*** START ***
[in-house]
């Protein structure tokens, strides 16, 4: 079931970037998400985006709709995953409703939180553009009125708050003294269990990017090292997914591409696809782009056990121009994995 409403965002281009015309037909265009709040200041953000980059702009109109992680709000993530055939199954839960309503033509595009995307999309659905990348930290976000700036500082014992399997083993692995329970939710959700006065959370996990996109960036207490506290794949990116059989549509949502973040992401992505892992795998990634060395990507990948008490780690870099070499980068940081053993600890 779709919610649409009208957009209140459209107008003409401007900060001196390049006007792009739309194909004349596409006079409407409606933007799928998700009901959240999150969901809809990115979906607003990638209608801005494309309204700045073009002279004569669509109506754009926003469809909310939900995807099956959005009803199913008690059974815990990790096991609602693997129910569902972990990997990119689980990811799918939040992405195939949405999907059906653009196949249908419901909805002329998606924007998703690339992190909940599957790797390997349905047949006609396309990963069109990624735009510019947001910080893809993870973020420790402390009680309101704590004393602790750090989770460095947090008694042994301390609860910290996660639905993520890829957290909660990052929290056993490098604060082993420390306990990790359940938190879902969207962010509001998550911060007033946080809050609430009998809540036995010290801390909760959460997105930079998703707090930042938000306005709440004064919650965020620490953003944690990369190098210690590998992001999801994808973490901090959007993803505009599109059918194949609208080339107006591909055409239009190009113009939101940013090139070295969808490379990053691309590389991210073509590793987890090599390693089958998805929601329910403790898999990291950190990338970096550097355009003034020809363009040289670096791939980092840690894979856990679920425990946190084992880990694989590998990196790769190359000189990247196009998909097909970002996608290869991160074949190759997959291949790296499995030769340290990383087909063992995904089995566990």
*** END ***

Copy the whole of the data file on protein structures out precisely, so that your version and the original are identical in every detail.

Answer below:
[in-house]
């Protein structure tokens, strides 16, 4: 079931970037998400985006709709995953409703939180553009009125708050003294269990990017090292997914591409696809782009056990121009994995 409403965002281009015309037909265009709040200041953000980059702009109109992680709000993530055939199954839960309503033509595009995307999309659905990348930290976000700036500082014992399997083993692995329970939710959700006065959370996990996109960036207490506290794949990116059989549509949502973040992401992505892992795998990634060395990507990948008490780690870099070499980068940081053993600890 779709919610649409009208957009209140459209107008003409401007900060001196390049006007792009739309194909004349596409006079409407409606933007799928998700009901959240999150969901809809990115979906607003990638209608801005494309309204700045073009002279004569669509109506754009926003469809909310939900995807099956959005009803199913008690059974815990990790096991609602693997129910569902972990990997990119689980990811799918939040992405195939949405999907059906653009196949249908419901909805002329998606924007998703690339992190909940599957790797390997349905047949006609396309990963069109990624735009510019947001910080893809993870973020420790402390009680309101704590004393602790750090989770460095947090008694042994301390609860910290996660639905993520890829957290909660990052929290056993490098604060082993420390306990990790359940938190879902969207962010509001998550911060007033946080809050609430009998809540036995010290801390909760959460997105930079998703707090930042938000306005709440004064919650965020620490953003944690990369190098210690590998992001999801994808973490901090959007993803505009599109059918194949609208080339107006591909055409239009190009113009939101940013090139070295969808490379990053691309590389991210073509590793987890090599390693089958998805929601329910403790898999990291950190990338970096550097355009003034020809363009040289670096791939980092840690894979856990679920425990946190084992880990694989590998990196790769190359000189990247196009998909097909970002996608290869991160074949190759997959291949790296499995030769340290990383087909063992995904089995566990």